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If you’re blessed with the gift of perfect or near-perfect eyesight, it can be quite jarring when you first experience a significant period of blurred vision. You’re not sure whether it’s a temporary occurrence or a sign that you might be losing your eyesight.
Blurred vision refers to a lack of sharpness in your sight, leading to an inability to see things in fine detail. It could last just a few seconds, or it could occur long-term and progressively worsen. Blurred vision can occur in one or both eyes, and while it can be caused by eye disease or injury, it can also be a symptom of a condition that doesn’t involve your eyes at all.
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Causes of Blurred Vision
Blurred vision can result from many conditions—both minor and major—and most of them are preventable as well as treatable. The conditions below are some of the most common causes of blurred vision; all should be evaluated by a medical professional:
- Astigmatism. A relatively common eye condition, astigmatism occurs when your cornea is irregularly shaped, thus preventing light from focusing on the retina in the back of the eye and making it difficult to focus on what’s in front of you. For more information, check out What Is Astigmatism and Why Does it Make Your Vision Blurry?
- Headaches. Blurred vision is a common symptom of a migraine headache. Migraines can also make your eyes sensitive to light and cause an “aura” or visual disturbance right before the symptoms begin. For more information, check out Migraine Symptoms: Treatment (and Prevention) Tips.
- Head injury. If you experience blurred vision after hitting your head, that’s often a sign of a concussion. Concussion symptoms can also include light and noise sensitivity, dizziness, and slurred speech. For more on concussions, check out “Concussion Symptoms: Here’s How to Identify Them.”
VISION HEALTH BY THE NUMBERS
According to the Centers for Disease Control and Prevention:
• Approximately 14 million Americans aged 12 years and older have self-reported visual impairment defined as distance visual acuity of 20/50 or worse.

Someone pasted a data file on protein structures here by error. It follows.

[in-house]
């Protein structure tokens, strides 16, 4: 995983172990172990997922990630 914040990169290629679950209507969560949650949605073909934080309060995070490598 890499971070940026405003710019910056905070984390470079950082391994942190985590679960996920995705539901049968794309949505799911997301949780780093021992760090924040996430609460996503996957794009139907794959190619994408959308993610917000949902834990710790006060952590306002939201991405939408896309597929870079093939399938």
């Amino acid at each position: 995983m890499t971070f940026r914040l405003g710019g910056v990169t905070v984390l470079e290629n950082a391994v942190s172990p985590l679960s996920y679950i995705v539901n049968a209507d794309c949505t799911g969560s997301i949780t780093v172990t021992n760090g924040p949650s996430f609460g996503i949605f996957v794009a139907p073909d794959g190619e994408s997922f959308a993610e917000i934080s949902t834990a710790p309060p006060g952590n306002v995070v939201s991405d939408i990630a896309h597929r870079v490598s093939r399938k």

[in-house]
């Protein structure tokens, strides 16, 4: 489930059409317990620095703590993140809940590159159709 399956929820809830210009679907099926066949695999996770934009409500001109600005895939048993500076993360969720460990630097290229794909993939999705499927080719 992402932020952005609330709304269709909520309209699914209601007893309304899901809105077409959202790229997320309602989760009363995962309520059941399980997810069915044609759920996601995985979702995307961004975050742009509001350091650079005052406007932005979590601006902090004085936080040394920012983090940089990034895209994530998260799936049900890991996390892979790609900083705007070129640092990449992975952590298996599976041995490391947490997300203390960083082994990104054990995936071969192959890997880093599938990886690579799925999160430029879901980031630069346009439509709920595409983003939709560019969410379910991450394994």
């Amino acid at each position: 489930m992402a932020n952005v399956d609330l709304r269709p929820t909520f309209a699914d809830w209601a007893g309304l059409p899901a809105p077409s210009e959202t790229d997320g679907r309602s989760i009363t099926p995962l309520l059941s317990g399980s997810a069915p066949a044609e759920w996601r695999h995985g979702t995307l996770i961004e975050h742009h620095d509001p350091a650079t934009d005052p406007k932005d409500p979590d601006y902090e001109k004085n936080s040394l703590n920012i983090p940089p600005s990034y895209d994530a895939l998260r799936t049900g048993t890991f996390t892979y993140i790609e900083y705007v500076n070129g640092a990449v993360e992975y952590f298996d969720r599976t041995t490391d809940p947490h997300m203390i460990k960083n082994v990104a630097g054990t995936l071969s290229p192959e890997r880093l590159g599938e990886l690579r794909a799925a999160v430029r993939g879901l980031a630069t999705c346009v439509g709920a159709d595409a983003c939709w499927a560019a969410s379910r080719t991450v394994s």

• 1.6 million Americans aged 50 years and older have age related macular degeneration.
• 0.5 million (or 16 percent of) Americans aged 40 and older have cataracts.
• 2.2 million (or 2 percent of) Americans aged 40 and older have glaucoma.
- Eye infection. In addition to itching, pain, and swelling, an eye infection can also affect your vision. Conjunctivitis, also known as pinkeye, is common type of eye infection. For more information, check out Are Eye Infections Clouding Your Vision?
- Dry eyes. More than 25 million Americans are affected by dry eyes, which is cause by poor tear production or poor-quality tears. For more information, check out 4 Strategies for Natural Dry Eye Treatment.
- Glaucoma. This disease causes irreparable damage due to excess pressure in the eyes. There are no warnings signs for glaucoma, so getting a yearly eye exam is very important. For more information, check out Glaucoma: Symptoms, Treatment, and Prevention of a Serious Eye Disease.
- Cataracts. This eye condition can cause cloudy spots consisting of protein and water to form on the eyes’ lenses and impair vision. For more about cataracts, check out Cataract Symptoms: Correcting the Clouded Vision Caused by Cataracts.
- Macular degeneration. Age-related macular degeneration affects the center of the retina and causes blind spots in central vision. For more information, check out What is Age-Related Macular Degeneration?
- Medication. Certain drugs prescribed to treat osteoporosis, erectile dysfunction, high blood pressure, and enlarged prostate can cause blurred vision in some people, according to ConsumerReports.org. Blurred vision is also commonly associated with tricyclic antidepressants, such as Elavil, Pemelor, and Norpramin, according to VeryWellMind.com. With these medications, however, blurred vision usually subsides after a few weeks.